QIMR Berghofer Institute of Medical Research

Bachelor of Science (Mathematics and Statistics) (Honours)
PhD (Mathematical Statistics)

Helping to solve the country’s toughest public health issues is all in a day’s work for Leesa Wockner, a Biostatistician at QIMR Berghofer Institute of Medical Research.

Having  always loved the logic and theory of statistics, and after being exposed to research early in her Bachelor of Science studies,  Leesa quickly realised where she wanted to put her skills to practical use.

“I love the satisfaction of helping scientists and clinicians with their statistical problems,” she says.

“I’m working on cutting edge projects, like methylation patterns in brain tissue of patients with schizophrenia, or the transmission of dengue fever by mosquitos. There certainly is never a dull moment!”

While studying at UQ, Leesa participated in a paid UQ Summer Vacation placement, which gave her six weeks of valuable work experience in a statistical and mathematical project.

This experience confirmed Lessa’s interest in pursuing a research-related career.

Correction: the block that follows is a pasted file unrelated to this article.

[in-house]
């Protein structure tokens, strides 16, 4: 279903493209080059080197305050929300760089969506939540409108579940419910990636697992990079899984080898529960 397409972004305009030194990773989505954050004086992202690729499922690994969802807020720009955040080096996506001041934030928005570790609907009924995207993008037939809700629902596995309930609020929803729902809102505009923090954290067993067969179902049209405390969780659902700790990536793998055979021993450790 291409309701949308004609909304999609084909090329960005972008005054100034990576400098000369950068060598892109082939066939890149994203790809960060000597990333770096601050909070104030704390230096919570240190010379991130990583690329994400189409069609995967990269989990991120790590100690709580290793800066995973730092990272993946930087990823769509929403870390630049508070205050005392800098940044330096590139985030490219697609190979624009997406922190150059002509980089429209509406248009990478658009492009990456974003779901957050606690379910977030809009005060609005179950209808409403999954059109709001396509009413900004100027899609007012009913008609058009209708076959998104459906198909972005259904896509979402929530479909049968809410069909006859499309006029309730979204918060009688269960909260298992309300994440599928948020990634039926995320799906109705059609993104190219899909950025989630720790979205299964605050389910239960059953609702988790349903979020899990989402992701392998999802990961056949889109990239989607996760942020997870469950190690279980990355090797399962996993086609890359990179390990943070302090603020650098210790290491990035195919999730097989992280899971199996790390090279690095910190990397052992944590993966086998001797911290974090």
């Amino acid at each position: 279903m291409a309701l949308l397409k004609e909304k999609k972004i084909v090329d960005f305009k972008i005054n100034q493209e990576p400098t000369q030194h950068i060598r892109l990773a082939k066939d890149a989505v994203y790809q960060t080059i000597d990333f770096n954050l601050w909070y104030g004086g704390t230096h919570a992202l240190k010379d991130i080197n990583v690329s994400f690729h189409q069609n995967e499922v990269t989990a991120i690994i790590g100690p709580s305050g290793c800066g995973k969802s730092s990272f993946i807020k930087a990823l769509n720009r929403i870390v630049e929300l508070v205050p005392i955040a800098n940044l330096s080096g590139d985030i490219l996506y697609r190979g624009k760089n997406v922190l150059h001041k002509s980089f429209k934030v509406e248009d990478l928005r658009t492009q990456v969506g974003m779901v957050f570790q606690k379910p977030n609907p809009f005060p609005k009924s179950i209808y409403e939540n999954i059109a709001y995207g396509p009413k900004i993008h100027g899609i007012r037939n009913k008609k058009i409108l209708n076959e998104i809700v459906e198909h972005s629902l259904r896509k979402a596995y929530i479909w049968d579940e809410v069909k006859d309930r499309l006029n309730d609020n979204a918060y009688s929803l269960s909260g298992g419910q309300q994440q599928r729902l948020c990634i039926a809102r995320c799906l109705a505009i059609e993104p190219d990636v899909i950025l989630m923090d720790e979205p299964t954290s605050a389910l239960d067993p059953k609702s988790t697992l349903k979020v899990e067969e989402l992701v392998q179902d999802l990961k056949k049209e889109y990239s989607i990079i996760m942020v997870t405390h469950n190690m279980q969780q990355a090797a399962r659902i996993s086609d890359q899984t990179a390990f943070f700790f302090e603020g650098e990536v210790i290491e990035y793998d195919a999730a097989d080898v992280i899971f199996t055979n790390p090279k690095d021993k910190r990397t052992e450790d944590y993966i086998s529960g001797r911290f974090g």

“UQ is held in high esteem, particularly in the mathematics and statistics disciplines, and this was certainly a factor when choosing where to study,” she says.

“And being able to demonstrate this hands on experience from my work placement was definitely beneficial when it came to finding a job,” she says.

After completing her PhD in Mathematics Lessa worked at the Institute of Medical Biometrics, Epidemiology and Informatics (IMBEI) at the Johannes Gutenberg University of Medicine, Mainz, Germany, for one year.

In addition to her role in the health sector, Lessa and her team are working to develop and extend the boundaries of current statistical knowledge.

Often collaborating with teams around the country and the world, they work on numerous projects including developing better methods for analysing longitudinal data and reoccurring events.

“With each new project I am constantly learning and acquiring knowledge from  different areas of science and discovering how this can being practically applied,” she says.